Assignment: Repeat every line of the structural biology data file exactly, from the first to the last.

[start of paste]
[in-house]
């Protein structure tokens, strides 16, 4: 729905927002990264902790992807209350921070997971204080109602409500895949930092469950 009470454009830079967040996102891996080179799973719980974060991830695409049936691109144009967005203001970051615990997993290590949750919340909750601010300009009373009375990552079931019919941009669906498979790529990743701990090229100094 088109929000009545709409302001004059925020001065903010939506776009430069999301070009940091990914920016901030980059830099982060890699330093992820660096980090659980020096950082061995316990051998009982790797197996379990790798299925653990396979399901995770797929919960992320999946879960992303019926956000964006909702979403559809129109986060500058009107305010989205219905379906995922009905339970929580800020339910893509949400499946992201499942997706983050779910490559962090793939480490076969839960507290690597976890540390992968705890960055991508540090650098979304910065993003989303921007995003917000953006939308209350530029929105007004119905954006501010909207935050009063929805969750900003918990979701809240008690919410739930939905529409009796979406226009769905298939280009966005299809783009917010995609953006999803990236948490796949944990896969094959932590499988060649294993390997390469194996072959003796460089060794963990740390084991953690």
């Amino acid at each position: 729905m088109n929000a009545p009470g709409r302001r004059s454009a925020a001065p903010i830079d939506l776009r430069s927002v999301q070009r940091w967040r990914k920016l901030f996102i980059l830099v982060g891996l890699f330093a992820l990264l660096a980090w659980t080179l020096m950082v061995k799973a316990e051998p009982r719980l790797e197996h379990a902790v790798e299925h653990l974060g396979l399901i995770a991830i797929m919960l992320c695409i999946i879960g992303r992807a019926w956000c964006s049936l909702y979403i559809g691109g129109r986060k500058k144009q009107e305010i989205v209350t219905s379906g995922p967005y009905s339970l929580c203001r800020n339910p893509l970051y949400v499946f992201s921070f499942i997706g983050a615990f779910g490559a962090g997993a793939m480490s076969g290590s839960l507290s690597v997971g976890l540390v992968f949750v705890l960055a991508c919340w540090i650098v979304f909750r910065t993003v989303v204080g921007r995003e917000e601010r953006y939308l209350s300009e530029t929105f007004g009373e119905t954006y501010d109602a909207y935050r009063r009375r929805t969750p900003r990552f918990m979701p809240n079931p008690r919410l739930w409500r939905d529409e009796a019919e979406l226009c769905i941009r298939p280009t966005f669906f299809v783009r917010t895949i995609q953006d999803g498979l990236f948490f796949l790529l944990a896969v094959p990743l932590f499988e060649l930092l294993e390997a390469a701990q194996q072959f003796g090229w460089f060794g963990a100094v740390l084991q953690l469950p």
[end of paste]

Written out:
[in-house]
């Protein structure tokens, strides 16, 4: 729905927002990264902790992807209350921070997971204080109602409500895949930092469950 009470454009830079967040996102891996080179799973719980974060991830695409049936691109144009967005203001970051615990997993290590949750919340909750601010300009009373009375990552079931019919941009669906498979790529990743701990090229100094 088109929000009545709409302001004059925020001065903010939506776009430069999301070009940091990914920016901030980059830099982060890699330093992820660096980090659980020096950082061995316990051998009982790797197996379990790798299925653990396979399901995770797929919960992320999946879960992303019926956000964006909702979403559809129109986060500058009107305010989205219905379906995922009905339970929580800020339910893509949400499946992201499942997706983050779910490559962090793939480490076969839960507290690597976890540390992968705890960055991508540090650098979304910065993003989303921007995003917000953006939308209350530029929105007004119905954006501010909207935050009063929805969750900003918990979701809240008690919410739930939905529409009796979406226009769905298939280009966005299809783009917010995609953006999803990236948490796949944990896969094959932590499988060649294993390997390469194996072959003796460089060794963990740390084991953690």
């Amino acid at each position: 729905m088109n929000a009545p009470g709409r302001r004059s454009a925020a001065p903010i830079d939506l776009r430069s927002v999301q070009r940091w967040r990914k920016l901030f996102i980059l830099v982060g891996l890699f330093a992820l990264l660096a980090w659980t080179l020096m950082v061995k799973a316990e051998p009982r719980l790797e197996h379990a902790v790798e299925h653990l974060g396979l399901i995770a991830i797929m919960l992320c695409i999946i879960g992303r992807a019926w956000c964006s049936l909702y979403i559809g691109g129109r986060k500058k144009q009107e305010i989205v209350t219905s379906g995922p967005y009905s339970l929580c203001r800020n339910p893509l970051y949400v499946f992201s921070f499942i997706g983050a615990f779910g490559a962090g997993a793939m480490s076969g290590s839960l507290s690597v997971g976890l540390v992968f949750v705890l960055a991508c919340w540090i650098v979304f909750r910065t993003v989303v204080g921007r995003e917000e601010r953006y939308l209350s300009e530029t929105f007004g009373e119905t954006y501010d109602a909207y935050r009063r009375r929805t969750p900003r990552f918990m979701p809240n079931p008690r919410l739930w409500r939905d529409e009796a019919e979406l226009c769905i941009r298939p280009t966005f669906f299809v783009r917010t895949i995609q953006d999803g498979l990236f948490f796949l790529l944990a896969v094959p990743l932590f499988e060649l930092l294993e390997a390469a701990q194996q072959f003796g090229w460089f060794g963990a100094v740390l084991q953690l469950p």